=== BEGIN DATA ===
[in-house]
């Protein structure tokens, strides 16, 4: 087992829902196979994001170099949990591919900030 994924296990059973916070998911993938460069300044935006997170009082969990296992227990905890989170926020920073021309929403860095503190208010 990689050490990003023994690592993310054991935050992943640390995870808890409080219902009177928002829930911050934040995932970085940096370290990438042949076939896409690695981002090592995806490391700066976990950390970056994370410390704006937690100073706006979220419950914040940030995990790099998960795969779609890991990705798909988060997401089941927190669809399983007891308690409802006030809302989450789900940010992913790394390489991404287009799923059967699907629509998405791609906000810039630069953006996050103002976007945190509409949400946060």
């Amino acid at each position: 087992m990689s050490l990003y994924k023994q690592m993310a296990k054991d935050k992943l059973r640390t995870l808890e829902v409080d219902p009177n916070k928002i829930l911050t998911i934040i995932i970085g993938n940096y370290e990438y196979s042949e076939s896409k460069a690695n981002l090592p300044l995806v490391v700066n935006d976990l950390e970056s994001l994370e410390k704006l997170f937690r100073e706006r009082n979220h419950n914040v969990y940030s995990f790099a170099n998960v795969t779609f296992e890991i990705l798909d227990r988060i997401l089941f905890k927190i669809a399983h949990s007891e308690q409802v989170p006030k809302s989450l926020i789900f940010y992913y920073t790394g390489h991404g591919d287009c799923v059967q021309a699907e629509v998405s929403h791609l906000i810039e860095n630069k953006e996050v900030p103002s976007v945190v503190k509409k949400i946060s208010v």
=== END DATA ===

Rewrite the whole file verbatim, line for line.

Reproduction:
[in-house]
């Protein structure tokens, strides 16, 4: 087992829902196979994001170099949990591919900030 994924296990059973916070998911993938460069300044935006997170009082969990296992227990905890989170926020920073021309929403860095503190208010 990689050490990003023994690592993310054991935050992943640390995870808890409080219902009177928002829930911050934040995932970085940096370290990438042949076939896409690695981002090592995806490391700066976990950390970056994370410390704006937690100073706006979220419950914040940030995990790099998960795969779609890991990705798909988060997401089941927190669809399983007891308690409802006030809302989450789900940010992913790394390489991404287009799923059967699907629509998405791609906000810039630069953006996050103002976007945190509409949400946060």
């Amino acid at each position: 087992m990689s050490l990003y994924k023994q690592m993310a296990k054991d935050k992943l059973r640390t995870l808890e829902v409080d219902p009177n916070k928002i829930l911050t998911i934040i995932i970085g993938n940096y370290e990438y196979s042949e076939s896409k460069a690695n981002l090592p300044l995806v490391v700066n935006d976990l950390e970056s994001l994370e410390k704006l997170f937690r100073e706006r009082n979220h419950n914040v969990y940030s995990f790099a170099n998960v795969t779609f296992e890991i990705l798909d227990r988060i997401l089941f905890k927190i669809a399983h949990s007891e308690q409802v989170p006030k809302s989450l926020i789900f940010y992913y920073t790394g390489h991404g591919d287009c799923v059967q021309a699907e629509v998405s929403h791609l906000i810039e860095n630069k953006e996050v900030p103002s976007v945190v503190k509409k949400i946060s208010v």